‘Dementia’ Doesn’t Always Mean Alzheimer’s

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When you hear “dementia,” you may think, “Alzheimer’s disease.” And you’d be correct, most of the time.

But Alzheimer’s disease is just one of several types of dementia,  accounting for about 60 percent of diagnosed cases. Alzheimer’s disease is an irreversible, progressive brain disorder that slowly destroys memory and thinking skills and, eventually, the ability to carry out the simplest tasks.

Mark Friedman, DO, a neurologist with the Clinical Neuroscience Institute, says, “You can’t assume that dementia is always from Alzheimer’s. There are many types of memory loss that are progressive, but it doesn’t mean it is necessarily due to Alzheimer’s.”

Common Dementia Symptoms

Progressive memory loss is common across the types of dementia. It may present itself as difficulty remembering where you put things, following directions or carrying out familiar tasks like paying bills or preparing dinner, or even remembering your way to and from familiar places.

Other dementia symptoms include:

  • Difficulty with language
  • Loss of problem-solving ability
  • Inability to control emotions
  • Agitation
  • Personality change
  • Confusion about time and place

The causes of dementia, however, vary.

Alzheimer’s is a disease process in the brain that attacks the brain cells and many of the electrical connections between the brain cells. This process erodes your ability to remember, reason and communicate.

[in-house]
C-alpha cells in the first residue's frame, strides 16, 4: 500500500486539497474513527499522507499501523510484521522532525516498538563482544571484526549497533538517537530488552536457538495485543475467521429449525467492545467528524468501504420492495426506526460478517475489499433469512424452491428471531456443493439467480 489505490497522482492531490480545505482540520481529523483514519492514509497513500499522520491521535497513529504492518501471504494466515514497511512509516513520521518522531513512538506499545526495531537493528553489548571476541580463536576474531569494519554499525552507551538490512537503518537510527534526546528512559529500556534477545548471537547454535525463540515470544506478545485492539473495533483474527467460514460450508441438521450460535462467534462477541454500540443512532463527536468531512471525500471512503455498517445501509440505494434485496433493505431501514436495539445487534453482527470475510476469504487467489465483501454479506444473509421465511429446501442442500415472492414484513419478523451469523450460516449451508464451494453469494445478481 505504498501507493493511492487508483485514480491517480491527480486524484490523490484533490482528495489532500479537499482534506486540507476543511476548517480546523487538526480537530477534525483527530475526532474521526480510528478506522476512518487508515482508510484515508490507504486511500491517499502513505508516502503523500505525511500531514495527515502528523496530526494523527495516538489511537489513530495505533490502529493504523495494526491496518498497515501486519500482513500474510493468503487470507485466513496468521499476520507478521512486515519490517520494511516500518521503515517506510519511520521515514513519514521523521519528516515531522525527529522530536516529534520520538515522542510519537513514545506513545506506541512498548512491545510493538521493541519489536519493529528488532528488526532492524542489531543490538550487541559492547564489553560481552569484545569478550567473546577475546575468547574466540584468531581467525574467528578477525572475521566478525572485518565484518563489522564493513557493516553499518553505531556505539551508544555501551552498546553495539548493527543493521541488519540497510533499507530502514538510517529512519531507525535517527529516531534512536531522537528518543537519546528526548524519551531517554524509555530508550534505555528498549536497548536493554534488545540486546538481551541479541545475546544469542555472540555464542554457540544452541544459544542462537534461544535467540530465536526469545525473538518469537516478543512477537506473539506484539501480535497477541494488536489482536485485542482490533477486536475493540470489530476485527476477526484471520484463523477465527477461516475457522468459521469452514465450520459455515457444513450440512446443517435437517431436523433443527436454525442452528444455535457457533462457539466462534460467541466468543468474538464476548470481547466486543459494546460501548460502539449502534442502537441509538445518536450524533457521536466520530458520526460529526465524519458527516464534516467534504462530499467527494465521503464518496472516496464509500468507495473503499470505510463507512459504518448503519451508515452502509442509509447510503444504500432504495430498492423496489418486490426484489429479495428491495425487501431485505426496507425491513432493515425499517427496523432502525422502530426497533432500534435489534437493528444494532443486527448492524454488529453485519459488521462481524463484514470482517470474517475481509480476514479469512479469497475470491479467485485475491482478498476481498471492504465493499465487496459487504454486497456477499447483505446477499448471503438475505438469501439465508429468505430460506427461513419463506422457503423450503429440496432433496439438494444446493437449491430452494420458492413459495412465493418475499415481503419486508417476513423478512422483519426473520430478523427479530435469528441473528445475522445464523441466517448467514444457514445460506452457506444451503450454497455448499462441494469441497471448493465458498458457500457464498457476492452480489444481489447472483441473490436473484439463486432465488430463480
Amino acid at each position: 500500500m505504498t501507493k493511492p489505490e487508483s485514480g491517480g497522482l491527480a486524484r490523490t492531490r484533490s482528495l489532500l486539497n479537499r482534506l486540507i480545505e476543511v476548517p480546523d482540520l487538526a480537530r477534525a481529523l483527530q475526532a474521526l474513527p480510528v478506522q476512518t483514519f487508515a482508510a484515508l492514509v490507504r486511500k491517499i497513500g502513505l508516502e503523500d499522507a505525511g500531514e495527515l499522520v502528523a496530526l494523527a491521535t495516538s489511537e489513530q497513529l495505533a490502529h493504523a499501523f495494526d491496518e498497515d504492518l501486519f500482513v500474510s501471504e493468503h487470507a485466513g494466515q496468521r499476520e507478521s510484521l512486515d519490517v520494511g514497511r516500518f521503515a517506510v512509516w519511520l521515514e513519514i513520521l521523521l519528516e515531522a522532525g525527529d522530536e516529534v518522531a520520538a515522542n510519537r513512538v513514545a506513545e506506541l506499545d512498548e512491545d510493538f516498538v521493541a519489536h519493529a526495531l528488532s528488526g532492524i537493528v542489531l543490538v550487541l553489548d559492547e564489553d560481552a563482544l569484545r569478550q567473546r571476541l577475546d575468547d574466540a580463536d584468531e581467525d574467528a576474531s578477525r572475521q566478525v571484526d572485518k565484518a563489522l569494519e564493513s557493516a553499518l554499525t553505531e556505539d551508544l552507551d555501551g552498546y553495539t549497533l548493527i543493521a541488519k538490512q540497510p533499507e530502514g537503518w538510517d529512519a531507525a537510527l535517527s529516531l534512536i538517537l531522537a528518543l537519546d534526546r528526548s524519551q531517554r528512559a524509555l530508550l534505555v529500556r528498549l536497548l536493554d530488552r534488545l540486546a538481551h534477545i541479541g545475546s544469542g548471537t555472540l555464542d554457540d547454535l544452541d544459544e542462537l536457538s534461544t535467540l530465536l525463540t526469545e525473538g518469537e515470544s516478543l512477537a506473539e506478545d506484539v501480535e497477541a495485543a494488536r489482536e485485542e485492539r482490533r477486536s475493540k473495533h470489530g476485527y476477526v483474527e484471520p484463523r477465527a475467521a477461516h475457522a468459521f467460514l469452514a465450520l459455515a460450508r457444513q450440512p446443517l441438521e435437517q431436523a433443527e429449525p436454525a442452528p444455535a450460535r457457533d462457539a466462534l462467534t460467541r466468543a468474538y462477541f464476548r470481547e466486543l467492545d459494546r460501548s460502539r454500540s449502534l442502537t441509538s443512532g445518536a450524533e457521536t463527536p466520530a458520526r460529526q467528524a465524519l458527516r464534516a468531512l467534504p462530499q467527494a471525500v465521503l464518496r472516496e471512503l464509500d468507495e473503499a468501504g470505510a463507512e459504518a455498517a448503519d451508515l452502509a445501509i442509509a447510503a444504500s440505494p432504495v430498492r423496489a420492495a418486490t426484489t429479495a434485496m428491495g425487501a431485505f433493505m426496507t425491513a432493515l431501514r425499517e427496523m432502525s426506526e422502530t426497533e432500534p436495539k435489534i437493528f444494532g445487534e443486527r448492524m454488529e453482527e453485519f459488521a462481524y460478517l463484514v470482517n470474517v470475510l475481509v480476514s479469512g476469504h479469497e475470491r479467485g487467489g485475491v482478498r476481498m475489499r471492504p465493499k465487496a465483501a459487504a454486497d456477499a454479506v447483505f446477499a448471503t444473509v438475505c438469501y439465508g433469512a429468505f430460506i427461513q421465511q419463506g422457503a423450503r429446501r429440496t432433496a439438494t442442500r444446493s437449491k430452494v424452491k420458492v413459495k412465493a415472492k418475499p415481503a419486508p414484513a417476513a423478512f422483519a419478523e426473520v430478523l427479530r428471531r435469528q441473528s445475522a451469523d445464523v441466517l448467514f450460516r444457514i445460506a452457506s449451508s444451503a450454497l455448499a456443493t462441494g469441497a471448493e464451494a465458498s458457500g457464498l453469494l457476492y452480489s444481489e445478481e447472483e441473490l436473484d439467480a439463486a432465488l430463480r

And different types of dementia affect different parts of the brain. Alzheimer’s attacks nerve cells in the hippocampus, the region of the brain associated with learning and memory. The disease causes some nerves to form into clumps and tangles. This disrupts their connections.

There are many types of memory loss that are progressive, but it doesn’t mean it is necessarily due to Alzheimer’s.”

Other Forms of Dementia

Other disease processes can also cause dementia with similar symptoms. In vascular dementia, there’s an insufficiency of blood flow to the brain that potentially causes a stroke, and that area of the brain may be affected long-term to create symptoms of dementia.

Other disorders that can cause dementia include Parkinson’s disease and other neuromuscular disorders.Dementia small

Not all cases of memory loss involve dementia. And unlike dementia, they can be reversed. Dr. Friedman explains, “For example, memory loss can come from a metabolic imbalance due to thyroid dysfunction and certain vitamin deficiencies, and even sometimes depression can cause memory loss that can appear similar to dementia.”

Other conditions in which dementia-like thinking and memory problems can be improved, and even reversed, when treated include depression, side effects of certain medications and excess use of alcohol.

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